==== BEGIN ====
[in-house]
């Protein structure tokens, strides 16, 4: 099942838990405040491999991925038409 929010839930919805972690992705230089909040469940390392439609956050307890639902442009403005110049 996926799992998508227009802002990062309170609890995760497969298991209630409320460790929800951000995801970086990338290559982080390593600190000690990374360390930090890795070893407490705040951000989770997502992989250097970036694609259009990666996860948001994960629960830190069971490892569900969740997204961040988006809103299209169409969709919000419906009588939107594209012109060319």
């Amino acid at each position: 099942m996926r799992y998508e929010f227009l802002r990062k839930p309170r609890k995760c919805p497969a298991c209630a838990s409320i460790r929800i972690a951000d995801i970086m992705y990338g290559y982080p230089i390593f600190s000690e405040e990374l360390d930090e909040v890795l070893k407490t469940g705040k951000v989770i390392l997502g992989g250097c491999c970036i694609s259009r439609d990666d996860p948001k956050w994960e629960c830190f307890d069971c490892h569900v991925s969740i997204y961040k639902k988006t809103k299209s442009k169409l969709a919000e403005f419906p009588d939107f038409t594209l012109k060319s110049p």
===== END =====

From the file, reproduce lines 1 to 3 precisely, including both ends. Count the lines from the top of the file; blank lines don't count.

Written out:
[in-house]
């Protein structure tokens, strides 16, 4: 099942838990405040491999991925038409 929010839930919805972690992705230089909040469940390392439609956050307890639902442009403005110049 996926799992998508227009802002990062309170609890995760497969298991209630409320460790929800951000995801970086990338290559982080390593600190000690990374360390930090890795070893407490705040951000989770997502992989250097970036694609259009990666996860948001994960629960830190069971490892569900969740997204961040988006809103299209169409969709919000419906009588939107594209012109060319």
């Amino acid at each position: 099942m996926r799992y998508e929010f227009l802002r990062k839930p309170r609890k995760c919805p497969a298991c209630a838990s409320i460790r929800i972690a951000d995801i970086m992705y990338g290559y982080p230089i390593f600190s000690e405040e990374l360390d930090e909040v890795l070893k407490t469940g705040k951000v989770i390392l997502g992989g250097c491999c970036i694609s259009r439609d990666d996860p948001k956050w994960e629960c830190f307890d069971c490892h569900v991925s969740i997204y961040k639902k988006t809103k299209s442009k169409l969709a919000e403005f419906p009588d939107f038409t594209l012109k060319s110049p």